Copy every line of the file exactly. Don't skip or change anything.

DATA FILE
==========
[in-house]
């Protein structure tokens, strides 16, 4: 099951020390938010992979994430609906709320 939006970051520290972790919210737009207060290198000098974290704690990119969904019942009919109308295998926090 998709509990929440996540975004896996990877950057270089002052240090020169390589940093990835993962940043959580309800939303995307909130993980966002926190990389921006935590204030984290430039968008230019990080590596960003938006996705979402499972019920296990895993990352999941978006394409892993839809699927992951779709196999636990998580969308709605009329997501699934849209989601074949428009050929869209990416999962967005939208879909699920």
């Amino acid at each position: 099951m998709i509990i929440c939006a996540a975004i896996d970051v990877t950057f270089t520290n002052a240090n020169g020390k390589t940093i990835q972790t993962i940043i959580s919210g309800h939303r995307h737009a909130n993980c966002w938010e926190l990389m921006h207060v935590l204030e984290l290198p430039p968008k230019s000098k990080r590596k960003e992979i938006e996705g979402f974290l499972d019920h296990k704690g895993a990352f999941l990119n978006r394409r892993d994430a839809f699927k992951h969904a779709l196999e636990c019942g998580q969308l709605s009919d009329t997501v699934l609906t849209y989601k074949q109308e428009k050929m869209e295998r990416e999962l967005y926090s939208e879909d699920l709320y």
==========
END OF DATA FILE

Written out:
[in-house]
């Protein structure tokens, strides 16, 4: 099951020390938010992979994430609906709320 939006970051520290972790919210737009207060290198000098974290704690990119969904019942009919109308295998926090 998709509990929440996540975004896996990877950057270089002052240090020169390589940093990835993962940043959580309800939303995307909130993980966002926190990389921006935590204030984290430039968008230019990080590596960003938006996705979402499972019920296990895993990352999941978006394409892993839809699927992951779709196999636990998580969308709605009329997501699934849209989601074949428009050929869209990416999962967005939208879909699920």
């Amino acid at each position: 099951m998709i509990i929440c939006a996540a975004i896996d970051v990877t950057f270089t520290n002052a240090n020169g020390k390589t940093i990835q972790t993962i940043i959580s919210g309800h939303r995307h737009a909130n993980c966002w938010e926190l990389m921006h207060v935590l204030e984290l290198p430039p968008k230019s000098k990080r590596k960003e992979i938006e996705g979402f974290l499972d019920h296990k704690g895993a990352f999941l990119n978006r394409r892993d994430a839809f699927k992951h969904a779709l196999e636990c019942g998580q969308l709605s009919d009329t997501v699934l609906t849209y989601k074949q109308e428009k050929m869209e295998r990416e999962l967005y926090s939208e879909d699920l709320y």